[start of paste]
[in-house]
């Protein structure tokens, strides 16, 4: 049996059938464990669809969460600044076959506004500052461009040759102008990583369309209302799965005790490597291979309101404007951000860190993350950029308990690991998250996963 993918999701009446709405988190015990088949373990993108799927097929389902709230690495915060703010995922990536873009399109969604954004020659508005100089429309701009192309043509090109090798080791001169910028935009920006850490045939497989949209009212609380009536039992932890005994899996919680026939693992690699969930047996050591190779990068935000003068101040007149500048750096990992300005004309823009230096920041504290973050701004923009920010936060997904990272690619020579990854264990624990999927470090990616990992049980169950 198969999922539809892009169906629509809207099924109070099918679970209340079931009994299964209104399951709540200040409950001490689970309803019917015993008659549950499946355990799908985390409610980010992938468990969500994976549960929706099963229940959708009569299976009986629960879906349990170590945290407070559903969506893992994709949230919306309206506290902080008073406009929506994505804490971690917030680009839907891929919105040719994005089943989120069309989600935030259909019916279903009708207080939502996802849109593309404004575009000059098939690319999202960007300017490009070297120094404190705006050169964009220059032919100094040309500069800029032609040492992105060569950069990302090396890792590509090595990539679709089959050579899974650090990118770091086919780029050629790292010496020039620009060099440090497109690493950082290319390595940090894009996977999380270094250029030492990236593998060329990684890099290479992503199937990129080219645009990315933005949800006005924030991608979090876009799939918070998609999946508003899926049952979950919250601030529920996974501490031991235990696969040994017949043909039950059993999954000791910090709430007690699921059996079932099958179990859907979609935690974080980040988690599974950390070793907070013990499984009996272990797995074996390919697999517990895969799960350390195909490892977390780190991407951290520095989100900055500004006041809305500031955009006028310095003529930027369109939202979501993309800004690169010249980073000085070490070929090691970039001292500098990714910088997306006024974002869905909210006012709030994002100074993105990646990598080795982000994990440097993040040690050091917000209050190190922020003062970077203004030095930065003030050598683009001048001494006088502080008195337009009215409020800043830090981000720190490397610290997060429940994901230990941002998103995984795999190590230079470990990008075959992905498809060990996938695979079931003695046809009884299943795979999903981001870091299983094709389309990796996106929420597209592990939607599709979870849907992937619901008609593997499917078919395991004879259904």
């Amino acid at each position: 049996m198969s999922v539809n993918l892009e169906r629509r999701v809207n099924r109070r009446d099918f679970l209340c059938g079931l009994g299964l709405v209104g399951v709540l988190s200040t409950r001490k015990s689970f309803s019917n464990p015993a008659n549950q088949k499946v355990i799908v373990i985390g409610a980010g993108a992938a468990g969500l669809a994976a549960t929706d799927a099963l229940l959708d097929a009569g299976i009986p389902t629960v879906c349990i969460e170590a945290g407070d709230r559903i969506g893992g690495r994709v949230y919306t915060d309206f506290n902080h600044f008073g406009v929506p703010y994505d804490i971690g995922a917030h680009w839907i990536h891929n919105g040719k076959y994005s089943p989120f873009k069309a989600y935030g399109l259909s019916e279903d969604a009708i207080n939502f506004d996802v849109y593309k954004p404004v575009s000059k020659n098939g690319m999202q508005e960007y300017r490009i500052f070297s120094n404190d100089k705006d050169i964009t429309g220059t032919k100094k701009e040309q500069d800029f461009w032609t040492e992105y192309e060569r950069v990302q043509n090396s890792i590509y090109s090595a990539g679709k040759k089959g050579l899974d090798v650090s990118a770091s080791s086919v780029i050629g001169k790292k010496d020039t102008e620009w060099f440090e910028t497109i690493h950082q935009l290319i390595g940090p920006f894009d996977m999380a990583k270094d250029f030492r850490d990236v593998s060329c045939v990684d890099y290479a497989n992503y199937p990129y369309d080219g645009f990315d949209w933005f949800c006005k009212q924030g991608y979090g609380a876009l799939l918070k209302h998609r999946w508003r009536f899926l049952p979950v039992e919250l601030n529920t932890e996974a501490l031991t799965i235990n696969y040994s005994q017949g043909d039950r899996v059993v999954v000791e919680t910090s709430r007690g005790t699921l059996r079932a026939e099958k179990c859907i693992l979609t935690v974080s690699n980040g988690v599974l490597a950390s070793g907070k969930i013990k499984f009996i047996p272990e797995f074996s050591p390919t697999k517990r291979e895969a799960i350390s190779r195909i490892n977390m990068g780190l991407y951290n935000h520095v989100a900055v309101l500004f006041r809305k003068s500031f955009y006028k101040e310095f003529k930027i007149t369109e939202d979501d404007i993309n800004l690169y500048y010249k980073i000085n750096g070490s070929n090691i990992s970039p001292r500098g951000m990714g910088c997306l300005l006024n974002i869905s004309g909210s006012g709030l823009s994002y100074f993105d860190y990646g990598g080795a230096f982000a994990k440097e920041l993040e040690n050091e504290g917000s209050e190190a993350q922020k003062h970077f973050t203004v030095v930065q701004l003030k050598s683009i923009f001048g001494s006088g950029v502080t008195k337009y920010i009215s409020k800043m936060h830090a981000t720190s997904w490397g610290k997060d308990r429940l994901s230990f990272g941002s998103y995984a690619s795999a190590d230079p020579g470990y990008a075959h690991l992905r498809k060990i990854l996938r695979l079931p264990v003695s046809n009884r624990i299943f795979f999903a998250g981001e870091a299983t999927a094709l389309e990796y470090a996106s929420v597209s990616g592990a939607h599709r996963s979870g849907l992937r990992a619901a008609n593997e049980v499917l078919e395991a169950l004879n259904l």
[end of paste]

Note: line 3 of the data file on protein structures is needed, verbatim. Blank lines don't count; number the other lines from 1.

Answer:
């Amino acid at each position: 049996m198969s999922v539809n993918l892009e169906r629509r999701v809207n099924r109070r009446d099918f679970l209340c059938g079931l009994g299964l709405v209104g399951v709540l988190s200040t409950r001490k015990s689970f309803s019917n464990p015993a008659n549950q088949k499946v355990i799908v373990i985390g409610a980010g993108a992938a468990g969500l669809a994976a549960t929706d799927a099963l229940l959708d097929a009569g299976i009986p389902t629960v879906c349990i969460e170590a945290g407070d709230r559903i969506g893992g690495r994709v949230y919306t915060d309206f506290n902080h600044f008073g406009v929506p703010y994505d804490i971690g995922a917030h680009w839907i990536h891929n919105g040719k076959y994005s089943p989120f873009k069309a989600y935030g399109l259909s019916e279903d969604a009708i207080n939502f506004d996802v849109y593309k954004p404004v575009s000059k020659n098939g690319m999202q508005e960007y300017r490009i500052f070297s120094n404190d100089k705006d050169i964009t429309g220059t032919k100094k701009e040309q500069d800029f461009w032609t040492e992105y192309e060569r950069v990302q043509n090396s890792i590509y090109s090595a990539g679709k040759k089959g050579l899974d090798v650090s990118a770091s080791s086919v780029i050629g001169k790292k010496d020039t102008e620009w060099f440090e910028t497109i690493h950082q935009l290319i390595g940090p920006f894009d996977m999380a990583k270094d250029f030492r850490d990236v593998s060329c045939v990684d890099y290479a497989n992503y199937p990129y369309d080219g645009f990315d949209w933005f949800c006005k009212q924030g991608y979090g609380a876009l799939l918070k209302h998609r999946w508003r009536f899926l049952p979950v039992e919250l601030n529920t932890e996974a501490l031991t799965i235990n696969y040994s005994q017949g043909d039950r899996v059993v999954v000791e919680t910090s709430r007690g005790t699921l059996r079932a026939e099958k179990c859907i693992l979609t935690v974080s690699n980040g988690v599974l490597a950390s070793g907070k969930i013990k499984f009996i047996p272990e797995f074996s050591p390919t697999k517990r291979e895969a799960i350390s190779r195909i490892n977390m990068g780190l991407y951290n935000h520095v989100a900055v309101l500004f006041r809305k003068s500031f955009y006028k101040e310095f003529k930027i007149t369109e939202d979501d404007i993309n800004l690169y500048y010249k980073i000085n750096g070490s070929n090691i990992s970039p001292r500098g951000m990714g910088c997306l300005l006024n974002i869905s004309g909210s006012g709030l823009s994002y100074f993105d860190y990646g990598g080795a230096f982000a994990k440097e920041l993040e040690n050091e504290g917000s209050e190190a993350q922020k003062h970077f973050t203004v030095v930065q701004l003030k050598s683009i923009f001048g001494s006088g950029v502080t008195k337009y920010i009215s409020k800043m936060h830090a981000t720190s997904w490397g610290k997060d308990r429940l994901s230990f990272g941002s998103y995984a690619s795999a190590d230079p020579g470990y990008a075959h690991l992905r498809k060990i990854l996938r695979l079931p264990v003695s046809n009884r624990i299943f795979f999903a998250g981001e870091a299983t999927a094709l389309e990796y470090a996106s929420v597209s990616g592990a939607h599709r996963s979870g849907l992937r990992a619901a008609n593997e049980v499917l078919e395991a169950l004879n259904l």